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State Board Prepares to Cede Local Control to Jersey City Schools

Former Gov. Kean, who presided over takeover, quantifies modest success as ‘biggest disappointment’ of his administration

tom kean
Former Gov. Tom Kean

When the State Board of Education yesterday all but ended New Jersey’s takeover of Jersey City schools, former Gov. Thomas Kean said he could only think about the missed opportunities.

Kean, who in 1988 ordered what was the nation’s first state takeover of a local district, said in an interview with NJ Spotlight yesterday that he has no doubt seen gains in Jersey City schools — and in the other three state-controlled districts that followed: Paterson (in 1991), Newark (1994), and Camden (2013).

But he also said he had hoped for so much more in terms of changing teacher rules and conditions, instructional innovations and practices, and the overall climate of the district’s schools.

“It’s the biggest disappointment of my administration,” Kean said in the interview, speaking of his two terms from 1981 to 1989. “I would have just so liked to try all those things.”

Final steps

The news that the State Board and the Christie administration had begun the final steps of returning full local control to Jersey City brought that kind of mixed reaction from those who were there in the late 1980s when the takeover was a bold move.

The public comments yesterday focused on the present, with “historic” a favorite word of choice. “This historic achievement is the result of the collaborative work of the Department of Education, and the Jersey City Public Schools," Christie said in a statement.

But like Kean, others who were on hand in the 1980s and early 1990s said they also wished for more.

“Oh my, it was so many years ago,” said Maud Dahme, who served on the board from 1983 to 2007, including as its president.

“I just wished for more innovative things happening, a change in climate and how they did things,” she said. “But nobody would buy into it.”

Real changes

That’s not to say the takeover didn’t bring real changes. The state removed the district’s superintendent and revamped the powers of the local school board. Richard Kaplan was a senior official in the state education department who recommended the takeover at the time.

“Our report detailed the educational bankruptcy that was commonplace throughout the district,” said Kaplan, who went on to be the New Brunswick superintendent. “Not only was the educational system bankrupted but the personnel, facilities, financial system was corrupted. It was a system not addressing the needs of the students.”

But a protracted debate in the Legislature, and then a year-long court fight after the district appealed, watered down the state’s powers, Kean said.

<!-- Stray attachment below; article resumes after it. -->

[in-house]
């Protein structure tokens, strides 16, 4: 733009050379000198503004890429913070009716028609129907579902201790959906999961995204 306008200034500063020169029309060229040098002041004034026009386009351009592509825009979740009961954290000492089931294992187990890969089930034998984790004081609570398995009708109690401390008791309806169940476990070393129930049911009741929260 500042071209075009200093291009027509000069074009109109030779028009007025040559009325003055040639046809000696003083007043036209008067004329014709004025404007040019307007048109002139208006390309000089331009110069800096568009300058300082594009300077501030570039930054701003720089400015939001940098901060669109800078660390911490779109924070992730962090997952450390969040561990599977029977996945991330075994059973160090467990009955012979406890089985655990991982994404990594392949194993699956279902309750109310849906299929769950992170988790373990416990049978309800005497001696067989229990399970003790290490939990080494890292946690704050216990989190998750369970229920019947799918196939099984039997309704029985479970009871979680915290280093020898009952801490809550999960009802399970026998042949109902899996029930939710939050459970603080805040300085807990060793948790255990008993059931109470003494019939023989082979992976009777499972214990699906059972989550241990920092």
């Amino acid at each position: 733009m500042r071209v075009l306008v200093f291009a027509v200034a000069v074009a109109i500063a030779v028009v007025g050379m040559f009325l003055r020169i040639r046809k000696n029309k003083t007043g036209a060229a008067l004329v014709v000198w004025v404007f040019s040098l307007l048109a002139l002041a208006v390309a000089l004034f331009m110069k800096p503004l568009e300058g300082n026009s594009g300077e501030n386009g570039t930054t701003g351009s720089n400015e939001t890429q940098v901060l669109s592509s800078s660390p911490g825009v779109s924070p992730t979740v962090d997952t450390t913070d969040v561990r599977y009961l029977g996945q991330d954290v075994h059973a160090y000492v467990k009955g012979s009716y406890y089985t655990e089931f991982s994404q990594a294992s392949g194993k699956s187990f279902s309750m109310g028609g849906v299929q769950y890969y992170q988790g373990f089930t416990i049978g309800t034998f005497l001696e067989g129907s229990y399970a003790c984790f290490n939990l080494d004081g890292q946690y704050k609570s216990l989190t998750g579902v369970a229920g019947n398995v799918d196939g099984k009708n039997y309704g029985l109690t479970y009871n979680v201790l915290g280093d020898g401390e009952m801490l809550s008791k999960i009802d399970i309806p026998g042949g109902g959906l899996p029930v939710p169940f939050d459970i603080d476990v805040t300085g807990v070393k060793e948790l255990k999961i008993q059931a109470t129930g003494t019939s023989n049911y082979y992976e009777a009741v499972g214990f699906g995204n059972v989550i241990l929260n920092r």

“I wanted to go around the Legislature, “ the former governor said yesterday, “but my lawyers wouldn’t let me. They said we wouldn’t win.

“And then [the district] sued, and that delayed it another year,” Kean said. “In the end, we had just six months to act.”

The senior member of the current board that voted yesterday, Ronald Butcher, joined in 1990, the first years of the Jersey City takeover, with Paterson about to be launched.

Failure and corruption

He said yesterday in the minutes after the board’s votes that he had no regrets about the state moving in to take over districts. There were few other options when the level of failure and, in some cases, corruption were indisputable.

But he and others also said there was little thought then about how the state would exit from the takeovers, as evidenced by the 27 years in Jersey City, 25 years in Paterson, and 23 in Newark.

“I thought back then that the takeover was a great idea, because there were significant problems, particularly in the financial and instructional areas,” Butcher said.

“At that time, there was no mechanism to get out, only to get in,” he added.

Kaplan agreed: “I never thought … it would take almost 30 years for the district to be recertified and returned to local control.”

Still, in the years since, none of them said they would have moved differently. The former governor said it was the equivalent of “educational child abuse” taking place at the time, and the state needed to act.

“Children were getting warehoused instead of educated,” Kean said. “We could not just sit there and let it happen.”

But how it turned out is trickier to measure. “I think it has worked,” Butcher said of the takeovers. “Has it worked as we anticipated, I don’t know.”

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